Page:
Washington, DC – Today the Postal Regulatory Commission (Commission) released its Financial Analysis report, which analyzes the United States Postal Service’s Fiscal Year (FY) 2016 overall financial position.
In FY 2016, the Postal Service generated an Operating Income of $610 million despite an increase in operating expenses and the expiration of the exigent surcharge in April 2016. While this is the third consecutive year of net positive Operating Income, it is $578 million less than the net operating income of $1.2 billion recorded in FY 2015. Revenues from Market Dominant and Competitive products rate increases, the exigent price surcharge on Market Dominant products during the earlier half of the fiscal year, and continuing growth in Competitive products volume contributed to the net Operating Income. However, when all adjustments are included, the Postal Service incurred a net loss of $5.6 billion, a $531 million deterioration from FY 2015. The increase in the total net loss is largely driven by a $1.5 billion increase in overall compensation and benefits costs and an increase in non-cash workers’ compensation expense of $906 million caused by a decrease in the discount rate.
At the end of FY 2016, net liabilities primarily consist of Retiree Health Benefits Fund (RHBF) accruals, workers’ compensation liability, and the total net debt owed the Federal Financing Bank. Current liabilities, consisting largely of Retiree Health Benefits Fund (RHBF) obligations and short-term borrowing, contributed to a large portion (67.3 percent) of the $81.2 billion in total liabilities. The Postal Service has not yet paid the RHBF statutory requirement for FY 2011 through FY 2016, which accounts for $33.9 billion of current liabilities.
Additionally, at the end of FY 2016, the Postal Service recorded a $55.9 billion net deficiency from several years of net losses starting in FY 2007. Although FY 2016, FY 2015 and FY 2014 had net operating income, the slow replacement of fully depreciated capital assets and high personnel related liabilities led to continued erosion of financial sustainability.
Significant highlights of FY 2016 include:
- Consumer price index (CPI) based price increases were not enough to offset revenue lost from declining volumes and the expiration of the exigent surcharge.
- Total Market Dominant revenue decreased 1.5 percent after two consecutive years of revenue growth.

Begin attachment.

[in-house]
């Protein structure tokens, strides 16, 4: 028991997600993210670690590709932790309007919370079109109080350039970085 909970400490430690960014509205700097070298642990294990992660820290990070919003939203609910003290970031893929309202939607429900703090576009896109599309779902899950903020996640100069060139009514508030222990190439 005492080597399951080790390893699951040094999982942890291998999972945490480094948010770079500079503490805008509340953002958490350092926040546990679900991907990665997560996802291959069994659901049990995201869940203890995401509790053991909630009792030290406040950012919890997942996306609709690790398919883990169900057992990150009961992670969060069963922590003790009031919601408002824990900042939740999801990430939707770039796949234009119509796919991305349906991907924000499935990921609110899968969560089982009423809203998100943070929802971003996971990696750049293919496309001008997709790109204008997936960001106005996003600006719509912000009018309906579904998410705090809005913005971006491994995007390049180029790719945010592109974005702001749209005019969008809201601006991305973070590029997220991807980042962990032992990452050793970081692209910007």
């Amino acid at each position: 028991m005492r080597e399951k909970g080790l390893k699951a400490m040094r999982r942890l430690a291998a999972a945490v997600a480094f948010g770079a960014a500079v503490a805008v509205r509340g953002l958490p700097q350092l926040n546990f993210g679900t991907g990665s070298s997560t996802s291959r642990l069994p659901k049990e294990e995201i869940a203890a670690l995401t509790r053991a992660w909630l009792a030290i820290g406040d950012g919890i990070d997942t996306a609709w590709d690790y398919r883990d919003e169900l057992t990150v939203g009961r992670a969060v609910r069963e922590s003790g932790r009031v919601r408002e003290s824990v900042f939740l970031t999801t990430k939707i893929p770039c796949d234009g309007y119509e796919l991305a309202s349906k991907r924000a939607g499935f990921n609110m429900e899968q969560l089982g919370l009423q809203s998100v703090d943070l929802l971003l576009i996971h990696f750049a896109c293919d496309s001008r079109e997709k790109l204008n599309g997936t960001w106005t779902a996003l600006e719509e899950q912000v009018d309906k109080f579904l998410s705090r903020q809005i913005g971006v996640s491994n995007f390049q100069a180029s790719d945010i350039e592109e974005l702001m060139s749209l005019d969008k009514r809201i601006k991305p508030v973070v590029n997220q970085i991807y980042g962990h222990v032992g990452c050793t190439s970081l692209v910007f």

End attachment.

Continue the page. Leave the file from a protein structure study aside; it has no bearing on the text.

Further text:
- Market Dominant products unit revenue decreased by 0.4 cents while unit attributable cost remained nearly unchanged.
- Competitive products attributable cost grew 4.9 percent and institutional cost contribution grew 32.8 percent.
- Competitive products share of total Postal Service revenue, attributable cost, and contribution to institutional cost have more than doubled since FY 2007.
- Growth in Competitive products volume increased its share of total attributable cost in every cost segment, more than doubling since FY 2008.
- Total Factor Productivity (TFP) declined slightly for the first time since FY 2009.
- Net deficiency is $55.9 billion resulting from several years of net losses starting in FY 2007.
- Financial sustainability continues to erode due to large personnel related liabilities and the slow replacement of fully depreciated capital assets. Overall financial condition is adversely impacted by insufficient current assets (38 percent of total assets) to cover current liabilities (67 percent of total liabilities).
- Working capital is negative $45.1 billion, largely due to the growth in employee-related liabilities, including the statutory accruals for payments into the RHBF.
- Cash position is at the highest level since FY 2007 but significant balance sheet liabilities and off-balance sheet unfunded liabilities for pension and annuitant health benefits are affecting improvements in financial condition.
The Commission’s analysis of the Postal Service’s financial position is primarily based upon the Postal Service’s Form 10-K statement consisting of: Income Statements, Balance Sheets, Statements of Changes in Net Deficiency, and Statements of Cash Flows.